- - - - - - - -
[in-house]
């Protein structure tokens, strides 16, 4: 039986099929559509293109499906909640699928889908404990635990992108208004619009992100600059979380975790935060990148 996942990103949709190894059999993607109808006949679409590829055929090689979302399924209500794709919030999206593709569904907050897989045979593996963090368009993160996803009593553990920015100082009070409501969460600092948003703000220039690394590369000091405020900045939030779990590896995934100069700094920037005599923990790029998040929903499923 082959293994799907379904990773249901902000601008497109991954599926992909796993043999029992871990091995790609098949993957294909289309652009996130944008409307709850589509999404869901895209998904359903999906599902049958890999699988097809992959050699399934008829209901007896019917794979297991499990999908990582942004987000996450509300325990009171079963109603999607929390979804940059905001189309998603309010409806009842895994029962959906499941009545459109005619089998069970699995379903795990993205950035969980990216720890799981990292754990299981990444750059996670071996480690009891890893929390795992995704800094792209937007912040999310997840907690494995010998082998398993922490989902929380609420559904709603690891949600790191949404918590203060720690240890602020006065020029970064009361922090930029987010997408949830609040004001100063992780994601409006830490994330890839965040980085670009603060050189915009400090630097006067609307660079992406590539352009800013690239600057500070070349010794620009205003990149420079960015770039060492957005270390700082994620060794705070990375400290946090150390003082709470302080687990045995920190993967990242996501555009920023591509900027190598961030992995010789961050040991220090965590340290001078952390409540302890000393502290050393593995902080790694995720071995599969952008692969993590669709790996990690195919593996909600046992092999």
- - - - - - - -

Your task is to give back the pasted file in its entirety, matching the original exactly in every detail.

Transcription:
[in-house]
């Protein structure tokens, strides 16, 4: 039986099929559509293109499906909640699928889908404990635990992108208004619009992100600059979380975790935060990148 996942990103949709190894059999993607109808006949679409590829055929090689979302399924209500794709919030999206593709569904907050897989045979593996963090368009993160996803009593553990920015100082009070409501969460600092948003703000220039690394590369000091405020900045939030779990590896995934100069700094920037005599923990790029998040929903499923 082959293994799907379904990773249901902000601008497109991954599926992909796993043999029992871990091995790609098949993957294909289309652009996130944008409307709850589509999404869901895209998904359903999906599902049958890999699988097809992959050699399934008829209901007896019917794979297991499990999908990582942004987000996450509300325990009171079963109603999607929390979804940059905001189309998603309010409806009842895994029962959906499941009545459109005619089998069970699995379903795990993205950035969980990216720890799981990292754990299981990444750059996670071996480690009891890893929390795992995704800094792209937007912040999310997840907690494995010998082998398993922490989902929380609420559904709603690891949600790191949404918590203060720690240890602020006065020029970064009361922090930029987010997408949830609040004001100063992780994601409006830490994330890839965040980085670009603060050189915009400090630097006067609307660079992406590539352009800013690239600057500070070349010794620009205003990149420079960015770039060492957005270390700082994620060794705070990375400290946090150390003082709470302080687990045995920190993967990242996501555009920023591509900027190598961030992995010789961050040991220090965590340290001078952390409540302890000393502290050393593995902080790694995720071995599969952008692969993590669709790996990690195919593996909600046992092999």